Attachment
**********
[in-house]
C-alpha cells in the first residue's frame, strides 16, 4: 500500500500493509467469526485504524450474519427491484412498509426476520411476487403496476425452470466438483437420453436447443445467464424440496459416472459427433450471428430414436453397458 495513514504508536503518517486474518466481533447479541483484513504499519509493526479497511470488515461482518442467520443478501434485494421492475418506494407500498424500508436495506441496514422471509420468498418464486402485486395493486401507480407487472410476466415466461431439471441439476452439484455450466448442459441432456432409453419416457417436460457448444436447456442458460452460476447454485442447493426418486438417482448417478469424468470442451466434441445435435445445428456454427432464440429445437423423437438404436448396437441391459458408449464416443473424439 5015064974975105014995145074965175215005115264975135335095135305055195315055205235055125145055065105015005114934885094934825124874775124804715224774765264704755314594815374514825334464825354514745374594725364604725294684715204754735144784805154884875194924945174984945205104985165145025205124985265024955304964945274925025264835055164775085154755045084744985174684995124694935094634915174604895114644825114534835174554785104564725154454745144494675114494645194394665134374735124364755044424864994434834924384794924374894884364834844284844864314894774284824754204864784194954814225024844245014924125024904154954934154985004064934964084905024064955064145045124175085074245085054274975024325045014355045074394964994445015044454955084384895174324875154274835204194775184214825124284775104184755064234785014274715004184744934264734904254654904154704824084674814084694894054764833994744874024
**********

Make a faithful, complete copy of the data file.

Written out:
[in-house]
C-alpha cells in the first residue's frame, strides 16, 4: 500500500500493509467469526485504524450474519427491484412498509426476520411476487403496476425452470466438483437420453436447443445467464424440496459416472459427433450471428430414436453397458 495513514504508536503518517486474518466481533447479541483484513504499519509493526479497511470488515461482518442467520443478501434485494421492475418506494407500498424500508436495506441496514422471509420468498418464486402485486395493486401507480407487472410476466415466461431439471441439476452439484455450466448442459441432456432409453419416457417436460457448444436447456442458460452460476447454485442447493426418486438417482448417478469424468470442451466434441445435435445445428456454427432464440429445437423423437438404436448396437441391459458408449464416443473424439 5015064974975105014995145074965175215005115264975135335095135305055195315055205235055125145055065105015005114934885094934825124874775124804715224774765264704755314594815374514825334464825354514745374594725364604725294684715204754735144784805154884875194924945174984945205104985165145025205124985265024955304964945274925025264835055164775085154755045084744985174684995124694935094634915174604895114644825114534835174554785104564725154454745144494675114494645194394665134374735124364755044424864994434834924384794924374894884364834844284844864314894774284824754204864784194954814225024844245014924125024904154954934154985004064934964084905024064955064145045124175085074245085054274975024325045014355045074394964994445015044454955084384895174324875154274835204194775184214825124284775104184755064234785014274715004184744934264734904254654904154704824084674814084694894054764833994744874024